In Marteney v. United States, 216 F.2d 760 (10th Cir. 1954), we held that a 28 U.S.C. § 2255 habeas proceeding should be treated as a motion to vacate sentence and proceeded to hold that it affirmatively appeared on the face of the challenged indictment that no federal offense was committed.Summary of this case from United States v. Broce
Nos. 4869, 4870.
November 3, 1954.
Emmet A. Blaes, Wichita, Kan. (A. Lewis Oswald, Hutchinson, and Roetzel Jochems, Wichita, Kan., were with him on the brief), for appellants.
William C. Farmer, Wichita, Kan. (Richard J. Blanchard, Washington, D.C., was with him on the brief), for appellee.
Before HUXMAN, MURRAH and PICKETT, Circuit Judges.
After having been sentenced and committed on pleas of guilty to separate counts of an indictment intending to charge violations of Section 2314, Title 18 U.S.C. the appellants separately moved to arrest the judgments on the grounds that the counts involved in the indictment failed to charge a federal offense. Treating the pleadings as motions to vacate under Section 2255, Title 28 U.S.C. the trial court concluded that the pertinent counts did charge a violation of Section 2314 and denied the motions. These separate appeals are from the judgments of sentence and the orders overruling the motions.
The "motions in arrest of judgment", having been filed more than five days after determination of guilt, were untimely under Rule 34 of the Federal Rules of Criminal Procedure, 18 U.S.C.A., and the government takes the preliminary position that the trial court was without authority to treat the pleadings as motions to vacate under Section 2255 for the purpose of considering the legal questions raised by the motions. Section 2255 specifically authorizes "A prisoner in custody under sentence of a court * * * claiming * * * that the court was without jurisdiction to impose such sentence * * * may move the court which imposed the sentence to vacate, set aside or correct the sentence * * * at any time." Treated as motions to vacate, the pleadings were undoubtedly timely to challenge the legal sufficiency of the counts in the indictment to state a federal offense. Having in mind that it is the content of the pleadings and not the label which determines their nature and effect, we can see no impropriety in the court's treatment of the pleadings as motions to vacate under Section 2255.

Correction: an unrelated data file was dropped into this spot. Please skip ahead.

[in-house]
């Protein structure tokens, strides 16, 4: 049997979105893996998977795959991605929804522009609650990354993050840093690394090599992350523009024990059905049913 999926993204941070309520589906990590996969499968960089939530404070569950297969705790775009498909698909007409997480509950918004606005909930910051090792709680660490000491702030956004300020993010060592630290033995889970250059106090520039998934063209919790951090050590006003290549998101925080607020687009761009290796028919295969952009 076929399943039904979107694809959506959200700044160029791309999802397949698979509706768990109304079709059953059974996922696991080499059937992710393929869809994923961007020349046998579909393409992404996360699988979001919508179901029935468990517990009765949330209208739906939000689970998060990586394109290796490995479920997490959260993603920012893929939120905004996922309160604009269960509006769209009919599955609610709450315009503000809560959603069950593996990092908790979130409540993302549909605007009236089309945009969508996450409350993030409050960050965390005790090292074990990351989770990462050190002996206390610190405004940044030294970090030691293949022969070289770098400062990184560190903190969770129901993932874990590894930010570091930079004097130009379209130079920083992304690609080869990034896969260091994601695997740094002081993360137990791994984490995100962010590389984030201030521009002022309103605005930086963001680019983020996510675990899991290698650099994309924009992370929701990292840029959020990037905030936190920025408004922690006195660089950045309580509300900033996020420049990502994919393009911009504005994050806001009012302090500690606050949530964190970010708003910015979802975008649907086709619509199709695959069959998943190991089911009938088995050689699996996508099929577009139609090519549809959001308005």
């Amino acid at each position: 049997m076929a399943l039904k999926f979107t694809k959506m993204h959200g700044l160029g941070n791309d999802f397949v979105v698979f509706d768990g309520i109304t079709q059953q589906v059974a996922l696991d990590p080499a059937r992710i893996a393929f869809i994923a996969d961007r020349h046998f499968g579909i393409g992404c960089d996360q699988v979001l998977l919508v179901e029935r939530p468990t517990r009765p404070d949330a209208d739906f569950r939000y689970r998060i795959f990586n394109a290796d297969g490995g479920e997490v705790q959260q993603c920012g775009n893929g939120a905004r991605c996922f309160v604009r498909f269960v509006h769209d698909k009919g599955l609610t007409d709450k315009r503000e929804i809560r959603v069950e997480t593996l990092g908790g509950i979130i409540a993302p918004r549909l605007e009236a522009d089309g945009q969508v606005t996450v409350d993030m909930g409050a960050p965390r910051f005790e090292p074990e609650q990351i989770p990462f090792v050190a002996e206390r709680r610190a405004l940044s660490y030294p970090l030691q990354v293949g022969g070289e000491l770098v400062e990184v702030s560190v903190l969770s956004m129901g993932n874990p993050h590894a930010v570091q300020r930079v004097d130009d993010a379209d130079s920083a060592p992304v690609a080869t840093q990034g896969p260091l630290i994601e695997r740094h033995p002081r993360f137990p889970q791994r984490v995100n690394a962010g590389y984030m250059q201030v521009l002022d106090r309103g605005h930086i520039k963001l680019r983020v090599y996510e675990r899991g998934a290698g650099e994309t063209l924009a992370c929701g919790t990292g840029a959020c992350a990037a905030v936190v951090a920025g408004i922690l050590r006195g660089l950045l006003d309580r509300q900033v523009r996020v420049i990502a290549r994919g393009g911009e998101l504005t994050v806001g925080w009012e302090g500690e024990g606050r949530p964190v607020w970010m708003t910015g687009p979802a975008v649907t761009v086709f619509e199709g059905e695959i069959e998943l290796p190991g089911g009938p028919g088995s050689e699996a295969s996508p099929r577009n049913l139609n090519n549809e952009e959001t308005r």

Rule 34. Arrest of Judgment. The court shall arrest judgment if the indictment or information does not charge an offense or if the court was without jurisdiction of the offense charged. The motion in arrest of judgment shall be made within five days after determination of guilt or within such further time as the court may fix during the five-day period.
A plea of guilty to an indictment is an admission of all nonjurisdictional facts alleged in the charge, and when the judgment of sentence is collaterally attacked under Section 2255, the sentencing court, indulging in the presumption of regularity, will not disturb its judgment unless the indictment or information shows upon its face that no federal offense has been committed. We have said that "The test of the sufficiency of the indictment on a motion to vacate a sentence is whether the indictment by any reasonable construction can be said to charge the offense for which the sentence was imposed." Byers v. United States, 10 Cir., 175 F.2d 654, 656. See also Pulliam v. United States, 10 Cir., 178 F.2d 777; Kreuter v. United States, 10 Cir., 201 F.2d 33; United States v. Gallagher, 3 Cir., 183 F.2d 342; Barnes v. United States, 8 Cir., 197 F.2d 271. If, however, it affirmatively appears on the face of the indictment or information that no federal offense was committed, the charge is vulnerable to collateral attack by a motion under Section 2255. See Kreuter v. United States, supra. And this is so even in the face of a guilty plea, for one cannot plead guilty to an offense which is not affirmatively stated in the charge. It is proper, therefore, for us to examine the allegations of the pertinent counts in the indictment for the purpose of determining whether, by any reasonable construction, they can be said to state a federal offense. This is the test applied by the trial court and it is the test here.